Of the brain a remarkably excellent account has lately been published by Mr. Marshall, the statements in which Professor Huxley had himself been able to verify in a recent specimen. The largest brain of an adult chimpanzee, judging from the size of the interior of the cranium, is less than half that of the smallest normal human subject, and as shown by casts that were exhibited, very much less than half that of the average Australian or African brain. In Mr. Marshall's young chimpanzee the brain weighed 14 oz.; that of a European child at a corresponding period of dentition being 38 oz. The form of the brain differs from that of man, in being less convex in the parietal region, but more particularly in the great diminution of the anterior portion, which is cut away laterally so as to bring it to a point in front, and greatly excavated beneath in the supra-orbital region. The general divisions of the brain into segments are the same as those before given in the lecture on human anatomy. The olfactory segment bears a striking resemblance to that of man, being thin and flat, and received into a groove on the under surface of the frontal lobe. The cerebral hemispheres agree with those of man in the manner in which they cover all the other parts, so that on looking at their upper surface no portion of the olfactory lobes or cerebellum are to be seen. According to Mr. Marshall, the amount of overlap of the cerebrum behind the cerebellum is greater proportionately to its length than in the average human brain. If we adopt the old division of the hemisphere into three lobes, anterior, middle, and posterior, we find them all represented in the chimpanzee's brain, and agreeing with the definitions given of them in human anatomy. The five lobes of the outer surface, as defined by Gratiolet, can also be distinctly traced. The central lobe, or island of Reil, though more simple, has the same form and is sulcated on the same fundamental pattern as in man. The other lobes present all the sulci and gyri previously described in man, with the following differences of detail:–The principal character by which the Bosjes woman's brain was seen to differ from the European's is here greatly exaggerated; the gyri are much larger in proportion to the brain, are less complex or subdivided, and present more bilateral symmetry. The fissure of Sylvius is less inclined; the fissure of Rolando is placed further forward than in man; the insula is no longer completely covered by the temporal lobe in front; of the annectent gyri only the second, third, and fourth appear on the surface; the first is folded upon itself, giving rise to the external perpendicular fissure, a peculiarly simian character. On the inner face of the hemisphere every gyrus and sulcus seen on the human brain can be traced, the principal differences being the small mass of brain lying above the corpus callosum and the forward inclination of the internal perpendicular fissure.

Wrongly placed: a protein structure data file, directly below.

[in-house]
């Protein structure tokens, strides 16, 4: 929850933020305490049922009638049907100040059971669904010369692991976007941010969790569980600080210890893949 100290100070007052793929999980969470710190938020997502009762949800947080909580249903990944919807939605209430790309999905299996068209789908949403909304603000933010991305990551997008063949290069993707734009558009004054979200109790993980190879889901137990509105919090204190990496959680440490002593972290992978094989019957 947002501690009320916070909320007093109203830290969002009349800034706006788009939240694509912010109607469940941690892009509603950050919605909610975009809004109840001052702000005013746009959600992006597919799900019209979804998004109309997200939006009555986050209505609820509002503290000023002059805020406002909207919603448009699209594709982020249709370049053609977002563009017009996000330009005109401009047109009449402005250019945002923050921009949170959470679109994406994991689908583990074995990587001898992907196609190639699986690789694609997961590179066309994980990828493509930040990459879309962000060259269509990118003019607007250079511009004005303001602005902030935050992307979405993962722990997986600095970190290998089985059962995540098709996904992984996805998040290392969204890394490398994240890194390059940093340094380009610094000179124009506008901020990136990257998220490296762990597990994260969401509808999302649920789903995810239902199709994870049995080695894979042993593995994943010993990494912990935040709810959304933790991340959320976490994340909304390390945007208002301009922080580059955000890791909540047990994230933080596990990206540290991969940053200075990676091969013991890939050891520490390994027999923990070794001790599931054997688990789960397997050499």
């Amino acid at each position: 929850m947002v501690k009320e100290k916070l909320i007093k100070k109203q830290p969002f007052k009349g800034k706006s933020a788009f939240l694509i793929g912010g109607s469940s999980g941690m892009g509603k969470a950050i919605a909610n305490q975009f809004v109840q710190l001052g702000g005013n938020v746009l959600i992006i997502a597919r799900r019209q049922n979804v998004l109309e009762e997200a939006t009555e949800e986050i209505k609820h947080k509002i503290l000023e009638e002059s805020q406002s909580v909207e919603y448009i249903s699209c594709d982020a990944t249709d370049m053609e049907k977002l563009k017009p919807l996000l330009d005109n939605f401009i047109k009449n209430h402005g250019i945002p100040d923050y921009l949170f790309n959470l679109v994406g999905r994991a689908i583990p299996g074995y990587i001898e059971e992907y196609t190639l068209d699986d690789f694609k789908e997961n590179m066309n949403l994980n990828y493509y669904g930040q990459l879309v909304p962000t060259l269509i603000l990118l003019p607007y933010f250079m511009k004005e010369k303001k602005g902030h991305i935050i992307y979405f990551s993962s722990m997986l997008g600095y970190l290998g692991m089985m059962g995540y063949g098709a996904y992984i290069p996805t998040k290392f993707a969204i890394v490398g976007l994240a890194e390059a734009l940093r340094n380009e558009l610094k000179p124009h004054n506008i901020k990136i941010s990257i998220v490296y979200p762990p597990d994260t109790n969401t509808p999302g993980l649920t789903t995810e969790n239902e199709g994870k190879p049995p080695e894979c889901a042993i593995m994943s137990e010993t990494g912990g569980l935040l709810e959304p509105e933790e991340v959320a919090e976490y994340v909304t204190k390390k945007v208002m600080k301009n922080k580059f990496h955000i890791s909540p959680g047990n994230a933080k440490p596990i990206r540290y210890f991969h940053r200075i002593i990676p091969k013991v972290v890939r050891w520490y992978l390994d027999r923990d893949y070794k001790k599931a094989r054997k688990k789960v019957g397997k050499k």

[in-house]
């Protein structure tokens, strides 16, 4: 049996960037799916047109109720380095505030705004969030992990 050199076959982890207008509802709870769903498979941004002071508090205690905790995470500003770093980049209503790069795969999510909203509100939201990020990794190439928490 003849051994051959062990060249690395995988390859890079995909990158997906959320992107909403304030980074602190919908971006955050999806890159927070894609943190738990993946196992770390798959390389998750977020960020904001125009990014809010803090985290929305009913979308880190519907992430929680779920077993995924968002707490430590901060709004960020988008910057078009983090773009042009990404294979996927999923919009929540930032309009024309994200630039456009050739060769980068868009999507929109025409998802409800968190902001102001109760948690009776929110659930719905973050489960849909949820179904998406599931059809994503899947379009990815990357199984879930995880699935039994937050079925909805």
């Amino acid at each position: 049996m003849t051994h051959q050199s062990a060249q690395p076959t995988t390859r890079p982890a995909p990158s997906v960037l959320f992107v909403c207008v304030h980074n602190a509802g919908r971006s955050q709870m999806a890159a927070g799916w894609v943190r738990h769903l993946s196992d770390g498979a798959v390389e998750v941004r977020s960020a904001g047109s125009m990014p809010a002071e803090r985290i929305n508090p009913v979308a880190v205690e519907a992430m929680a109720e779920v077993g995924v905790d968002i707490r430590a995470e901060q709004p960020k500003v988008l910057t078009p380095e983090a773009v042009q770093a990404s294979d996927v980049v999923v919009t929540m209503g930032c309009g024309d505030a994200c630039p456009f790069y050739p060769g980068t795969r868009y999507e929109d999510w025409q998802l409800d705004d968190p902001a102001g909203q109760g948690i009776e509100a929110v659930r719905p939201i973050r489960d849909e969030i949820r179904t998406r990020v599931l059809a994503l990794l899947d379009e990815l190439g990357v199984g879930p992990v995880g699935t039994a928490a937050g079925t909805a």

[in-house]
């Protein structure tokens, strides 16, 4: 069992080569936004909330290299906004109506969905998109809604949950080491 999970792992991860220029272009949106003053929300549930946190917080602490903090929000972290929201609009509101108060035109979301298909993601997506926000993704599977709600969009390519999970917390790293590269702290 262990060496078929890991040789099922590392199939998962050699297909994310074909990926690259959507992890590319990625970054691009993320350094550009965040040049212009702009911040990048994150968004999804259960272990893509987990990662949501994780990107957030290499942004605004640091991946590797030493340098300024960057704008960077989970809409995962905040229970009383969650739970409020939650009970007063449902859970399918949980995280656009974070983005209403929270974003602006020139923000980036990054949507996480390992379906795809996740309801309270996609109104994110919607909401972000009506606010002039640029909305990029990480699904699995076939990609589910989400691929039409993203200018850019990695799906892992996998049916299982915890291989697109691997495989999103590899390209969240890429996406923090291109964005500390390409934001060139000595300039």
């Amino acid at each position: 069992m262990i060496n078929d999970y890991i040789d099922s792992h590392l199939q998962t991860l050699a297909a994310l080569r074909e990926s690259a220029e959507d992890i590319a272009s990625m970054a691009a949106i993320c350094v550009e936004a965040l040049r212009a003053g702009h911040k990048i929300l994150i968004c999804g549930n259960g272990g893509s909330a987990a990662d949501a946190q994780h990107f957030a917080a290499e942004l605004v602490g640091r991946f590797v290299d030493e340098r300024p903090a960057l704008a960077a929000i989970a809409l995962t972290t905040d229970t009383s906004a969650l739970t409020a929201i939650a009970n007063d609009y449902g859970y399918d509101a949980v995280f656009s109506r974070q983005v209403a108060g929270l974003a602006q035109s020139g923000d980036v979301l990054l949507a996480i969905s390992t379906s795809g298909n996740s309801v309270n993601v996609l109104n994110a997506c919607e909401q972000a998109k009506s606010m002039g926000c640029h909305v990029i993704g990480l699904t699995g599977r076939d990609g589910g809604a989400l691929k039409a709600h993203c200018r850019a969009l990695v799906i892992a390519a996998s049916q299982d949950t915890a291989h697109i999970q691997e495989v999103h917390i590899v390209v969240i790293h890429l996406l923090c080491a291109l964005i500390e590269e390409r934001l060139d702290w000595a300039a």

In the interior anatomy of the brain may first be noticed the smaller proportionate volume of the corpus callosum, although it has all the same parts and general form as in man. The septum lucidum is exceedingly thick, and the precommisural fibres well developed. The lateral ventricles are, in proportion to the size of the brain, as large or larger than in man, and have the same general form. The anterior cornu sends no prolongation into the olfactory lobe. The descending cornu contains the hippocampus major, which frequently shows digitations upon its terminal part; the posterior cornu has the same form and extends as far back as in man and contains within it a well-developed hippocampus minor and collateral eminence, having the same relation to fissures on the surface as in man, as can be most readily demonstrated by transverse sections. No hard bodies have as yet been found in the Pineal gland. There are two distinct corpora albicantia. The cerebellum is singularly like that of man, but is larger in proportion to the cerebral hemispheres; in Mr. Marshall's chimpanzee it was as 1 to 5-3/4, in man as 1 to 8-1/2. Both the width of the cerebellum, and of the nerves coming off from the base of the brain are proportionately greater than in man. Finally, the entire absence of these intervals between the pons and the anterior pyramids called "corpora trapezoidea," found in the lower mammals, may be noted.